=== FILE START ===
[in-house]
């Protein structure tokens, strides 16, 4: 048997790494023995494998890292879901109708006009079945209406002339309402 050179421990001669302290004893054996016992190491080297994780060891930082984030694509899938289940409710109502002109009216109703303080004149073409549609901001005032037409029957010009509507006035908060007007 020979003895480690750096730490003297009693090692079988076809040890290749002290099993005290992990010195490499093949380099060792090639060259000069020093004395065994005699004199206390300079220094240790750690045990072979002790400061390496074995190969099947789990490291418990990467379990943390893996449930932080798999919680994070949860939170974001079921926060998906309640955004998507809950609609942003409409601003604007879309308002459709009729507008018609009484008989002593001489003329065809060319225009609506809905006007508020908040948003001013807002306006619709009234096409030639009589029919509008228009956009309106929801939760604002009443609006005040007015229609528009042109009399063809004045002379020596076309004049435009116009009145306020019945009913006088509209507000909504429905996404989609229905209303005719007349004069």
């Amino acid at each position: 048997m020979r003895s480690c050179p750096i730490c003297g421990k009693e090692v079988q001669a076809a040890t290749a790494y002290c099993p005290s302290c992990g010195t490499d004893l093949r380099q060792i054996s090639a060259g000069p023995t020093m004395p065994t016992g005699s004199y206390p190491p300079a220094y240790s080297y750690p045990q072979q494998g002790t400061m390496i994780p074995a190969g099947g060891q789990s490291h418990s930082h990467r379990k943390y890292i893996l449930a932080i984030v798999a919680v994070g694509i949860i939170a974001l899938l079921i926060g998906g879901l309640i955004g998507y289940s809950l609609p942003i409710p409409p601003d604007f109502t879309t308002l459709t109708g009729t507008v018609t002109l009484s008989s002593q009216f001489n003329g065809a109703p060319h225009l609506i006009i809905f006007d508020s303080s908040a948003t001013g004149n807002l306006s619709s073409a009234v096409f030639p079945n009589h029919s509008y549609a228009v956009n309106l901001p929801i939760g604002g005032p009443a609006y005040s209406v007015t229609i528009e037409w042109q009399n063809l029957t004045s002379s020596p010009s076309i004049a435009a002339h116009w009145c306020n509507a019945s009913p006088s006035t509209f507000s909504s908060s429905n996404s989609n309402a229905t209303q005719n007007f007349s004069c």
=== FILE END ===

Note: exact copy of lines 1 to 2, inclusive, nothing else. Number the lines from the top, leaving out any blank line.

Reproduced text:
[in-house]
């Protein structure tokens, strides 16, 4: 048997790494023995494998890292879901109708006009079945209406002339309402 050179421990001669302290004893054996016992190491080297994780060891930082984030694509899938289940409710109502002109009216109703303080004149073409549609901001005032037409029957010009509507006035908060007007 020979003895480690750096730490003297009693090692079988076809040890290749002290099993005290992990010195490499093949380099060792090639060259000069020093004395065994005699004199206390300079220094240790750690045990072979002790400061390496074995190969099947789990490291418990990467379990943390893996449930932080798999919680994070949860939170974001079921926060998906309640955004998507809950609609942003409409601003604007879309308002459709009729507008018609009484008989002593001489003329065809060319225009609506809905006007508020908040948003001013807002306006619709009234096409030639009589029919509008228009956009309106929801939760604002009443609006005040007015229609528009042109009399063809004045002379020596076309004049435009116009009145306020019945009913006088509209507000909504429905996404989609229905209303005719007349004069």